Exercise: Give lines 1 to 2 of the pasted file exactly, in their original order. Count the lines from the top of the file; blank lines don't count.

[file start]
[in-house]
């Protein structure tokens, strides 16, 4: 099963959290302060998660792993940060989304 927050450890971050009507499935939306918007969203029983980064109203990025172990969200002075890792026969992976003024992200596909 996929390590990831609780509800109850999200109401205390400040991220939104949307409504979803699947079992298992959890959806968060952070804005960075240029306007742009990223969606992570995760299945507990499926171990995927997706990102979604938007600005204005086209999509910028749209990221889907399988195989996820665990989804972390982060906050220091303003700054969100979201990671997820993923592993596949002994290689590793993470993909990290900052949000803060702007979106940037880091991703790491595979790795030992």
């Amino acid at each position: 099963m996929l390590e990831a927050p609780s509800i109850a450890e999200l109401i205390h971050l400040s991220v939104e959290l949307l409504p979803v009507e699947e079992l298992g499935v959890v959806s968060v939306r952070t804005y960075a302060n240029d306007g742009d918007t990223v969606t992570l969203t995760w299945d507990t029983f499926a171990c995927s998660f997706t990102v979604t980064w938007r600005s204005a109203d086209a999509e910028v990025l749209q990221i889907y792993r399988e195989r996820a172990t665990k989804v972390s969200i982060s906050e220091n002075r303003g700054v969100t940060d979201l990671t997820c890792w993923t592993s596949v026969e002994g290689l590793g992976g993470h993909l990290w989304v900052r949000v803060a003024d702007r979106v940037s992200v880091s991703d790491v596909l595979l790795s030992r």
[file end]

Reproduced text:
[in-house]
């Protein structure tokens, strides 16, 4: 099963959290302060998660792993940060989304 927050450890971050009507499935939306918007969203029983980064109203990025172990969200002075890792026969992976003024992200596909 996929390590990831609780509800109850999200109401205390400040991220939104949307409504979803699947079992298992959890959806968060952070804005960075240029306007742009990223969606992570995760299945507990499926171990995927997706990102979604938007600005204005086209999509910028749209990221889907399988195989996820665990989804972390982060906050220091303003700054969100979201990671997820993923592993596949002994290689590793993470993909990290900052949000803060702007979106940037880091991703790491595979790795030992």